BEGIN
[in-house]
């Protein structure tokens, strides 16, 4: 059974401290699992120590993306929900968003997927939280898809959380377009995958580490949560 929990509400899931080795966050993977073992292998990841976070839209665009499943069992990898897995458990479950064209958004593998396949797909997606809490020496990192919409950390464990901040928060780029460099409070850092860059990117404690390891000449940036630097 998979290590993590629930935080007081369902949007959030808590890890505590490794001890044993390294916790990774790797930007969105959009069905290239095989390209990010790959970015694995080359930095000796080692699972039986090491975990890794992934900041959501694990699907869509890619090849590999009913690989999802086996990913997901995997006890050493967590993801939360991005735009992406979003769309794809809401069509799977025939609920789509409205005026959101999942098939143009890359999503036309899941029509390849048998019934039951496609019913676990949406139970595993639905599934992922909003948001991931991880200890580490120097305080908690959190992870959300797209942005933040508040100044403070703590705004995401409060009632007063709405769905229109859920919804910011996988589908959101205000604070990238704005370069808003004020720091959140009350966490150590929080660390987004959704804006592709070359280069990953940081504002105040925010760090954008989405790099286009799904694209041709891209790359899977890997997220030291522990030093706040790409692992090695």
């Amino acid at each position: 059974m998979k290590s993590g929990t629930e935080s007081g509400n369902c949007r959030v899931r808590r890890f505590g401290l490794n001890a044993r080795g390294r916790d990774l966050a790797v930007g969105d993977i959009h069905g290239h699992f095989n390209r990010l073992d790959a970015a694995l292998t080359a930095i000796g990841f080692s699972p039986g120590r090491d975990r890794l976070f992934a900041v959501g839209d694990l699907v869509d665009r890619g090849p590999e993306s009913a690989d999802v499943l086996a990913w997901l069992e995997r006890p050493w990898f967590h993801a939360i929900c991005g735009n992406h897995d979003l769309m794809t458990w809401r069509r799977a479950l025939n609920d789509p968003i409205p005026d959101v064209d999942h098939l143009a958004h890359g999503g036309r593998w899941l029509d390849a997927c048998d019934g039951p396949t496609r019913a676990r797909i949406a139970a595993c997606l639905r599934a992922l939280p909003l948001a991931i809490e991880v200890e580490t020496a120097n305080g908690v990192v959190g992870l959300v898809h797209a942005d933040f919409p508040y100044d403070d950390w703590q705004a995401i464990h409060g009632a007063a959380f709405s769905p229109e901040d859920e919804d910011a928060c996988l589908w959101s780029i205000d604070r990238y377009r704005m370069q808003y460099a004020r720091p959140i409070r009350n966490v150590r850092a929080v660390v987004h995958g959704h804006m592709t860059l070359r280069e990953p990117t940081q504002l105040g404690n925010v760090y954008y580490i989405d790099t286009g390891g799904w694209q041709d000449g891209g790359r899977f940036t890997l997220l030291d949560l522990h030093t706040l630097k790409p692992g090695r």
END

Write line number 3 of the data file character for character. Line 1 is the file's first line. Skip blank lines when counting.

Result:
């Amino acid at each position: 059974m998979k290590s993590g929990t629930e935080s007081g509400n369902c949007r959030v899931r808590r890890f505590g401290l490794n001890a044993r080795g390294r916790d990774l966050a790797v930007g969105d993977i959009h069905g290239h699992f095989n390209r990010l073992d790959a970015a694995l292998t080359a930095i000796g990841f080692s699972p039986g120590r090491d975990r890794l976070f992934a900041v959501g839209d694990l699907v869509d665009r890619g090849p590999e993306s009913a690989d999802v499943l086996a990913w997901l069992e995997r006890p050493w990898f967590h993801a939360i929900c991005g735009n992406h897995d979003l769309m794809t458990w809401r069509r799977a479950l025939n609920d789509p968003i409205p005026d959101v064209d999942h098939l143009a958004h890359g999503g036309r593998w899941l029509d390849a997927c048998d019934g039951p396949t496609r019913a676990r797909i949406a139970a595993c997606l639905r599934a992922l939280p909003l948001a991931i809490e991880v200890e580490t020496a120097n305080g908690v990192v959190g992870l959300v898809h797209a942005d933040f919409p508040y100044d403070d950390w703590q705004a995401i464990h409060g009632a007063a959380f709405s769905p229109e901040d859920e919804d910011a928060c996988l589908w959101s780029i205000d604070r990238y377009r704005m370069q808003y460099a004020r720091p959140i409070r009350n966490v150590r850092a929080v660390v987004h995958g959704h804006m592709t860059l070359r280069e990953p990117t940081q504002l105040g404690n925010v760090y954008y580490i989405d790099t286009g390891g799904w694209q041709d000449g891209g790359r899977f940036t890997l997220l030291d949560l522990h030093t706040l630097k790409p692992g090695r």